“But one thing in particular sets P. D. James apart from the mainstream tradition of Golden Age English crime fiction, with its stately homes and bourgeois villages where reality never rears its ill-mannered head. She understands that murder is nasty and brutal, that it is fueled by the most malevolent of motives, and she’s not afraid to face that darkness head on.”
In the preface of the edition of “The Mistletoe Murder and Other Stories” by Val McDermid.
I’m very particular in what I read fiction-wise, and therefore I avoid most genre fiction. P.D. James, however, brought such grace and style to the mystery that I became a true fan. This is the last P. D. James I hadn’t read yet (it was published this year, collecting some of her short fiction). Back in the day, I’d to pace myself slowly to make them last because I knew in my heart she wouldn’t last forever... P. D. James was so brilliant that the Agatha Christies I read as a teen now seem flat and characterless. Christie was at least a good plotter, but James was better. She produced the kind of thing that I liked. I continued to read her books just to see if she would ever allow Adam Dalgliesh to be truly happy and settled (he will be floating in a kind of limbo state now, nothing in his personal life resolved).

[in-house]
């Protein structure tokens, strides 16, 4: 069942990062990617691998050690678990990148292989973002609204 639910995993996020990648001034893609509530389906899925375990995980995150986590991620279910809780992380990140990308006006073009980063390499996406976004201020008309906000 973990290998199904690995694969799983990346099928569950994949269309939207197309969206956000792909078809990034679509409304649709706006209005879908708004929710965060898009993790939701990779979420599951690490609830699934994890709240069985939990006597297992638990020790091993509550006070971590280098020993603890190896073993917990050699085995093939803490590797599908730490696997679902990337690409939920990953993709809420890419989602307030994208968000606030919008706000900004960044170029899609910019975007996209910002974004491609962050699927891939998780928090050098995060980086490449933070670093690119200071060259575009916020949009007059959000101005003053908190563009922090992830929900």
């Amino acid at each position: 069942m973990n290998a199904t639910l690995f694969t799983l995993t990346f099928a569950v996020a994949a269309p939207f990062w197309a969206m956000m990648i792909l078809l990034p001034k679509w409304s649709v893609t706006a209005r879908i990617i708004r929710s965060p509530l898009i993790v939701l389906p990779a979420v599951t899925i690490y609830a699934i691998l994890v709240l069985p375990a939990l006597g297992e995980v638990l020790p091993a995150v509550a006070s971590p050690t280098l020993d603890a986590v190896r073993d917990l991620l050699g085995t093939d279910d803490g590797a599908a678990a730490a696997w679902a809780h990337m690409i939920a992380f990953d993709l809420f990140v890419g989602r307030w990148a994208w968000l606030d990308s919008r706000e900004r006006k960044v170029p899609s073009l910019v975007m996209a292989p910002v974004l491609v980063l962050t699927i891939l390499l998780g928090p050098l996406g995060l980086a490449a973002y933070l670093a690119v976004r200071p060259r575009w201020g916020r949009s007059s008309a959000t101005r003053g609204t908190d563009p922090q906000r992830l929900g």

The thing that made her writing (and Sayers) stand above the rest of the fodder was that she was a surprisingly realist writer. Why surprisingly? Because my first reaction was that she was just following in the Christie/Sayers tradition of snobbish 'country-house' crime novels, where murders took place in close-knit communities. Not so. In a nutshell: Sense of place. Despite Dalgliesh not being really viable as a policeman, she made him believable on the page. She was also quite capable of facing the sordid details (I remember, in one Cordelia book, she comments on a victim's soiled underwear…). I could say she modernised the genteel English 'country-house' novel and also took some tough, realist stuff from the American tradition.
One of her non-fiction books, 'Talking about Detective Fiction', made me think a lot. Her words flow by smoothly, but they reveal a stiletto-sharp, subtle intelligence. She criticises US hard-boiled writers (who prided themselves on their realism), remarking that one body in a vicarage is much more realistic & believable than dozens of corpses strewn around city streets.
Thank you for all the pleasure you give me every time I read (and re-read) your books! P. D. James' books enthralled me since I was a teenager. P.D. James has given me a lot of pleasure over the years. Definitely one of the great detective novelists. Dorothy Sayers, another favourite of mine, was quite obviously in love with her own detective creation Lord Peter Wimsey; it doesn't affect the books too much, but it's clear how much she identifies with Lord Peter's difficult, intellectual Great Love, Harriet. On the other hand, P.D. James doesn't allow Dalgliesh this kind of (ultimately happy end) relationship, but still. I always preferred to believe it was because she wanted to keep Dalgliesh for herself. So anyway, is she at all in love with Dalgliesh…?